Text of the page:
Be gluey: a leader in function, not name

I just read this great article on leadership quotes. Go on, read it. Which brings me to share one of the first lessons I learned of what leadership is.

In my high school, cadets was a major part of the school’s tradition which basically meant we dressed up in army clothes and got to roll around in the mud every so often. Our cadet unit did an expedition in the Australian outback which was a 40 kilometre trek and we had to travel with our backpacks (filled with camping gear, cooking utensils, etc). In the cadet unit, there was a platoon and each platoon had corporals all responsible for a half dozen cadets in ‘sections’ in addition to the two sergeants and a commanding officer.

This particular platoon had to make its way up the hills in the intense heat, along with an embedded ‘commando’ corporal from the commando platoon who considered himself a ‘leader’, which he was. As corporals, you would assume that they would lead the charge, which is what the commando corporal did. It was, after all, important to have someone navigate where we were going and something the ‘section’ corporal would have done normally,

As the front of pack role was taken up, not to be made redundant in his role as the ‘section’ corporal, he instead  kept an eye on his guys, so would shuffle through the line that was made. It would tun out that as the day progressed, one of the cadets was lagging. Slightly overweight, but also by no means because it was easy to carry 10-20 kilograms on your back in this heat and up a hill, he was practically at breaking point. Not allowing it to be a discussion but with great relief, this section corporal had him hand over his backpack who made it up the hill with both of their backpacks so the crew could make it up the hill quicker and by dusk.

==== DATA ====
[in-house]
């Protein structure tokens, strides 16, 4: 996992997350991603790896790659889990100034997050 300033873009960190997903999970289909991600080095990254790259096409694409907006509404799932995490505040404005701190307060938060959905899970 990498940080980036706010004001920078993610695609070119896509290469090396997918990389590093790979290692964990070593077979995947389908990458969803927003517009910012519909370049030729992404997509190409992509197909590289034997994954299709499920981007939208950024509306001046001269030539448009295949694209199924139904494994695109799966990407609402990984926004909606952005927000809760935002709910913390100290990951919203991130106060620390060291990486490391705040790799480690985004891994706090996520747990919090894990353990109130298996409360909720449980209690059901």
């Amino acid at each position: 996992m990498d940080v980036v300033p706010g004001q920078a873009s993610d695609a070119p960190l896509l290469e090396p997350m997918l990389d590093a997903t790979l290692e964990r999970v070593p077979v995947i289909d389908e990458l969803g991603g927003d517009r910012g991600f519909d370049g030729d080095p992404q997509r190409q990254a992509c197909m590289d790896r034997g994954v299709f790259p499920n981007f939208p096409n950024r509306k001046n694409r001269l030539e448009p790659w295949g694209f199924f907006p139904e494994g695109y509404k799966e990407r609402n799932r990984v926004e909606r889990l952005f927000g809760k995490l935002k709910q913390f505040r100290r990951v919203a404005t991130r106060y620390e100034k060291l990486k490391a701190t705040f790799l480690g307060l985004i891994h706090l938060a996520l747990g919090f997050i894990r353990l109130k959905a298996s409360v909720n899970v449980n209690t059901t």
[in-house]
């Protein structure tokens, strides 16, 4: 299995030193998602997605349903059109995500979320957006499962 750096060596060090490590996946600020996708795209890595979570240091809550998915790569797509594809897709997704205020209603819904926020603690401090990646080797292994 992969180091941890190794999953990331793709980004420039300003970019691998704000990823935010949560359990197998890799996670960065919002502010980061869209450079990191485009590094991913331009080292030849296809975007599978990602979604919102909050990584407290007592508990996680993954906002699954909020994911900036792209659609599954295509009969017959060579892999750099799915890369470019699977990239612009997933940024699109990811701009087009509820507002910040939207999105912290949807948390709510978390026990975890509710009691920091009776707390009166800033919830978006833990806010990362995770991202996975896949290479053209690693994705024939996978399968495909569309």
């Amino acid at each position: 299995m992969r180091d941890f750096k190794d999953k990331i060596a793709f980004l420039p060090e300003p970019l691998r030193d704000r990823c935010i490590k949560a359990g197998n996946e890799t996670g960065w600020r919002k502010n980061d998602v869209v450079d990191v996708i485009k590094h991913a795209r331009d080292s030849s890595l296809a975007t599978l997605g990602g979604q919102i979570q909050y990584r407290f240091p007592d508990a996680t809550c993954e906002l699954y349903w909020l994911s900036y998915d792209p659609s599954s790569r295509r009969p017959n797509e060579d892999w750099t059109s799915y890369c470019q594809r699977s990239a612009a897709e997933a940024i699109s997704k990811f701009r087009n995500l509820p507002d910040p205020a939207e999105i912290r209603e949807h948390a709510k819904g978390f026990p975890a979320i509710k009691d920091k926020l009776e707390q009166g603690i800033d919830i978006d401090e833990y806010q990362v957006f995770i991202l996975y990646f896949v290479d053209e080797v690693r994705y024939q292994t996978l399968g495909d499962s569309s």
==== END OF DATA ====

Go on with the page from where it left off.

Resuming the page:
Observing this taught me an important life lesson: leadership is about being the last guy in line. Leadership is not about walking in front of a group of people; it’s about helping the fat guy that’s behind everyone and holding back the group.

In my restaurant waiter days as a teenager, I learned the best kind of waiter is one that is invisible: filling your water without you noticing, clearing your plates without you asking, reading your mind before it has a chance to be processed by you as needing it done. That’s what the best kind of leader is my eyes: like what glue does or like what inspiration provides, it’s invisible but the essential reason why things are happening.

Put another way, be gluey. Be a leader in function, not name.

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